For additional notification mirroring alternatives, give these apps a try:

  • AirDroid: A robust Android app with native PC and Mac programs.
  • MightyText: Offers notification mirroring via browser extension.
  • KDE Connect: Great option, but Linux-only.

Sync Clipboard Contents Across Devices

Other free Pushbullet features have only been restricted with the move to Pushbullet Pro, but the "Universal Copy & Paste" function has been totally removed unless you're a subscriber. As far as an alternative app for this feature goes, the best one we found was Alt-C.

Setting up Alt-C on Android couldn't be any easier—just open the app and give it a moment to register your device. When you see a message saying "Your device is registered," take note of the provided code and leave the app open for now.

Next, head to this link to download the standalone Alt-C program for Windows (Mac coming soon), then run the installer file and follow the prompts to get it installed. When you're done there, type in a name for your phone or tablet, then enter the code provided by the Android app and click "Register PC."

Next, head to the Hotkeys tab in Alt-C's desktop interface and choose the copy and paste shortcuts that you would prefer. Depending on what you chose, simply highlight any text on your PC, then press Alt+C on your keyboard to copy text to your Android clipboard.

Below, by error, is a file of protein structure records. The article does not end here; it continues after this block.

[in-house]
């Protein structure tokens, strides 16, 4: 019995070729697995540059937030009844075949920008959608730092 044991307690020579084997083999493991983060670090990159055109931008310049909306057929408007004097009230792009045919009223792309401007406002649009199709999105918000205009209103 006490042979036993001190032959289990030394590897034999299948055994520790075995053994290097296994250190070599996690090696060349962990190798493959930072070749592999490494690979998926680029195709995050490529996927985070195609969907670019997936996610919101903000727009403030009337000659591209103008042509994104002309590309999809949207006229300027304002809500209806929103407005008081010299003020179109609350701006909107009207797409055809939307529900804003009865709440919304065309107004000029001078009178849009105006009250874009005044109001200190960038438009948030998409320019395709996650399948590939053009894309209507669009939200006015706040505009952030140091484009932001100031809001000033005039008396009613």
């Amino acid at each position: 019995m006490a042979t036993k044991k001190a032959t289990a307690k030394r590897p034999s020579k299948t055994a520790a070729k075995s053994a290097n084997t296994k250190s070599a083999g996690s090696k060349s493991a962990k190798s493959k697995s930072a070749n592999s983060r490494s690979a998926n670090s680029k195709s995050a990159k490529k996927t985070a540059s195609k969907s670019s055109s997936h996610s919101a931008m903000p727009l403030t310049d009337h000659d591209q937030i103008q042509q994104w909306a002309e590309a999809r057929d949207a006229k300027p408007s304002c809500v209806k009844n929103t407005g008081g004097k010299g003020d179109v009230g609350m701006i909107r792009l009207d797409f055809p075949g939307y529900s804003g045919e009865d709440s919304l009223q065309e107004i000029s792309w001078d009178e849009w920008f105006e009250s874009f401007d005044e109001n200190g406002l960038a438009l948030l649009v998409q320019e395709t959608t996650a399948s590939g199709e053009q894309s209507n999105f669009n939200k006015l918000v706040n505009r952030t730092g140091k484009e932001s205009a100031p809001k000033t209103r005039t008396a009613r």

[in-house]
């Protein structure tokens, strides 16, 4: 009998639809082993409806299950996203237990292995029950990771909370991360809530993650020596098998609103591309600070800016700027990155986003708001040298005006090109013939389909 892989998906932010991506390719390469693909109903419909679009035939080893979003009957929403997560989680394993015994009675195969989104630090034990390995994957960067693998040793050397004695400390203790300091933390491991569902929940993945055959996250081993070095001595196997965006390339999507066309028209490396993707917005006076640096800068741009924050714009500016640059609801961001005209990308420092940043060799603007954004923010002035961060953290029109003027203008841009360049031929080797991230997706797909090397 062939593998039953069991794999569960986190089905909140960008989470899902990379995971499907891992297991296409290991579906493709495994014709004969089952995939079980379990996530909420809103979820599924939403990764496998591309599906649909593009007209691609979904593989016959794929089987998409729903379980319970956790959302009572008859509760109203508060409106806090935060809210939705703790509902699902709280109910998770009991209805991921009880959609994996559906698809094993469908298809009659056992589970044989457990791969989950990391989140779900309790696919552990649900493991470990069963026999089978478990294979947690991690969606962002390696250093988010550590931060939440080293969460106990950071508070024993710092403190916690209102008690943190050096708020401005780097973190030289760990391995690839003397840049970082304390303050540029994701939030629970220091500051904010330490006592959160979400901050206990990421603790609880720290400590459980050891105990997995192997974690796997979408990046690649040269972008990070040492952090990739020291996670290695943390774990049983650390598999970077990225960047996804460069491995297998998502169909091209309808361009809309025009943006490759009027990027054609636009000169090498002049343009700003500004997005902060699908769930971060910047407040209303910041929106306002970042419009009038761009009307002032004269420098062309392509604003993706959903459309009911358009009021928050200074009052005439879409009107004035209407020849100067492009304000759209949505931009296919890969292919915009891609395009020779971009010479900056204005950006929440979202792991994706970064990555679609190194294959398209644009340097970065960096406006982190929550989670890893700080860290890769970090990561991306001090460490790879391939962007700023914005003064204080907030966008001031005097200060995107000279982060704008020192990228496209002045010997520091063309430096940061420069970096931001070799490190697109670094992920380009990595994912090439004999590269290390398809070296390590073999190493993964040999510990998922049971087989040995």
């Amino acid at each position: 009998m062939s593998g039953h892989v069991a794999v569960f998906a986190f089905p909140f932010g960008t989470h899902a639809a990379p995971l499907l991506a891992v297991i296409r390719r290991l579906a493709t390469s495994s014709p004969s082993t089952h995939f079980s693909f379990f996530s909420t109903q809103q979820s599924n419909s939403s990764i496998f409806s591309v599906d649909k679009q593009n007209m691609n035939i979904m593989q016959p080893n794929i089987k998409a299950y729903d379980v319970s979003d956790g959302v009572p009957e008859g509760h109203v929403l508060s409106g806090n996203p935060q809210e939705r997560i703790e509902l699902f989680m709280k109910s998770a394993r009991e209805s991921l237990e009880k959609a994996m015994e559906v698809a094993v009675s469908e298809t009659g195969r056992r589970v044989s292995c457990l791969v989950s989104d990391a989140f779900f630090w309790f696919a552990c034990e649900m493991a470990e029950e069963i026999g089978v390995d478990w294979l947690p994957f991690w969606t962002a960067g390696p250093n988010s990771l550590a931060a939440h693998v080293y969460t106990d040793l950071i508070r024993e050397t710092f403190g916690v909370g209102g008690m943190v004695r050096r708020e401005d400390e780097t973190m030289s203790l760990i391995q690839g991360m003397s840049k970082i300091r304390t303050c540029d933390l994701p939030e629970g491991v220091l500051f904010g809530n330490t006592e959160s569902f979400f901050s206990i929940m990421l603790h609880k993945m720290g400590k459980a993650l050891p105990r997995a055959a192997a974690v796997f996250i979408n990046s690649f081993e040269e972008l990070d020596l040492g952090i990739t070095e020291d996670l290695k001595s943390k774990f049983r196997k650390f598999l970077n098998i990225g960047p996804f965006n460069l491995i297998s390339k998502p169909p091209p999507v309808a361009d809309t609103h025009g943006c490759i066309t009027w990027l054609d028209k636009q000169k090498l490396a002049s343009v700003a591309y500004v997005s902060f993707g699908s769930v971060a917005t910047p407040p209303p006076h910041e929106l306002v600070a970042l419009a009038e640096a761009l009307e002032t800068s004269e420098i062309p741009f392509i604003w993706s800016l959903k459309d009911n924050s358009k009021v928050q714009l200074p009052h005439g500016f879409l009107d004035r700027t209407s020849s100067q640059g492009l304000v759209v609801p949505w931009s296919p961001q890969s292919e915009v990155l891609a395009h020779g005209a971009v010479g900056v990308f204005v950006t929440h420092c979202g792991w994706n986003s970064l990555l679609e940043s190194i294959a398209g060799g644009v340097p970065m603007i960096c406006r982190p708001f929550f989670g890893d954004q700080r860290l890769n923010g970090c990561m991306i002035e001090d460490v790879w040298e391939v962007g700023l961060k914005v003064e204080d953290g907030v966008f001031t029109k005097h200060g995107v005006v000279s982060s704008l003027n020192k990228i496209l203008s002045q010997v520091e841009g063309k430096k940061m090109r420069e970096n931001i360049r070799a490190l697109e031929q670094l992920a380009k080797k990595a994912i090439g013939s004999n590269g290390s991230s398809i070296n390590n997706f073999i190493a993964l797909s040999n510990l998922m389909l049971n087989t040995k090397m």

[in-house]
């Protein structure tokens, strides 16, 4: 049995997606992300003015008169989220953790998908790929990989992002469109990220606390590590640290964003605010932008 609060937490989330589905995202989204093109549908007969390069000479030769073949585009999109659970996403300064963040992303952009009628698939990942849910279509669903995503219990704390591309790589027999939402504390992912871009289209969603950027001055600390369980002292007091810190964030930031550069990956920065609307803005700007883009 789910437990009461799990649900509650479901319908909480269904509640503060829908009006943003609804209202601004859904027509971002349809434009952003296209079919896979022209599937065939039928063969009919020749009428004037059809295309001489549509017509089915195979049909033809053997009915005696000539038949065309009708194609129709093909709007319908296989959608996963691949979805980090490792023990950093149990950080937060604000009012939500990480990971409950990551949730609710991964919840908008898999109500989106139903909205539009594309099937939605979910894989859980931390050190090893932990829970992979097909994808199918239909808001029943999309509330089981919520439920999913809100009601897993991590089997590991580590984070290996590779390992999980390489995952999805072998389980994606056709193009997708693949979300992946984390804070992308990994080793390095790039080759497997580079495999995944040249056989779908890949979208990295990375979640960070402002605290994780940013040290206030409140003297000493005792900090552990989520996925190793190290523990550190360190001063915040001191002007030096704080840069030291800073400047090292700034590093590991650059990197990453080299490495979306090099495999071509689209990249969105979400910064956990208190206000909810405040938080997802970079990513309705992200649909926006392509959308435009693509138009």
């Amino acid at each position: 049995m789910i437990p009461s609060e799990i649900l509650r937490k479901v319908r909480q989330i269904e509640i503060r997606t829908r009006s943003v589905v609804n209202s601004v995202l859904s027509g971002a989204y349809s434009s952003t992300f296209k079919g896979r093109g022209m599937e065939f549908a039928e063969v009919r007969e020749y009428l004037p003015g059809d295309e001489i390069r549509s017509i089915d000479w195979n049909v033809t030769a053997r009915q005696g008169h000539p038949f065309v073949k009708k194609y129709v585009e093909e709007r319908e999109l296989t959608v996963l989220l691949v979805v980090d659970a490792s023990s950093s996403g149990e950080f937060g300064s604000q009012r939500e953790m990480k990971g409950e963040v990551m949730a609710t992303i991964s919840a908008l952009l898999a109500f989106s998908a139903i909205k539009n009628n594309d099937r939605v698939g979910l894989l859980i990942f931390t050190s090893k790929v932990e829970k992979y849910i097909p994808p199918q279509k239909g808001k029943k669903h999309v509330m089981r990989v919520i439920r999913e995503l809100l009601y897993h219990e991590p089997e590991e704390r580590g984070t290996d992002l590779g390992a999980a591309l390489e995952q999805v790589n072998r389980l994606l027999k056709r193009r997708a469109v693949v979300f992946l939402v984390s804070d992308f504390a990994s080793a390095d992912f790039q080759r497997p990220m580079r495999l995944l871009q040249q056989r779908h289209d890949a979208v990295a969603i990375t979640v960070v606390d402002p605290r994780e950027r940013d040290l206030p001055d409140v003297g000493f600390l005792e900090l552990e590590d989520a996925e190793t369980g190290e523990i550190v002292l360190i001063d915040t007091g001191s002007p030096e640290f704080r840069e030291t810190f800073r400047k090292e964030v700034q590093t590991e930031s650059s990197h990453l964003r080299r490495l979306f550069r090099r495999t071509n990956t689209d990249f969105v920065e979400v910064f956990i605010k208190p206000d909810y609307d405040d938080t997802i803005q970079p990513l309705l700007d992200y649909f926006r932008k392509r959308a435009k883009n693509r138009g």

If you'd rather use a different clipboard syncing app, here are some more Pushbullet alternatives in this category:

  • Snapcopy: Similar to Alt-C, but only works with Google Chrome.
  • ClipSync: Works well, but app hasn't been updated in 2 years.
  • Clipper Plus: Great option, but syncing features require the pro version for $1.99.

Pushing Files to Your Devices

Personally, I'm going to keep Pushbullet around for its file-pushing capabilities, which are still free and rock solid. But if you've completely soured on the Pushbullet development team after this mess and you'd just like to get them out of your life, give Send Anywhere (File Transfer) a try.

When you first launch Send Anywhere on Android, you'll be given a brief feature tour. Once you arrive at the end of this guide, make sure to tap the "Sign Up" button and create an account so that you won't have to enter verification codes in the future.

Next, head to this link from your computer or secondary device, then select either Windows, OS X, or Chrome as your operating system and click the download link. From there, launch the installer file and follow the provided instructions, then make sure to log in with the account you created.

From now on, if you'd like to send a file from your phone or tablet over to the secondary device, simply choose "Send Anywhere" from Android's share menu. Next, select the target device and press "OK" when prompted to verify.

Within seconds, you'll see the file appear in the Send Anywhere client on your computer. Just click the file to view it, or choose "Open folder" to see all of your Send Anywhere files.

For some additional file-pushing alternatives, give the following apps a try:

  • AirDroid: As powerful as they get, uses native PC and Mac programs.
  • WeTranfser: Great for video files, no companion app required.
  • Infinit: Similar to WeTransfer, but with native apps for PC, Mac, or Linux.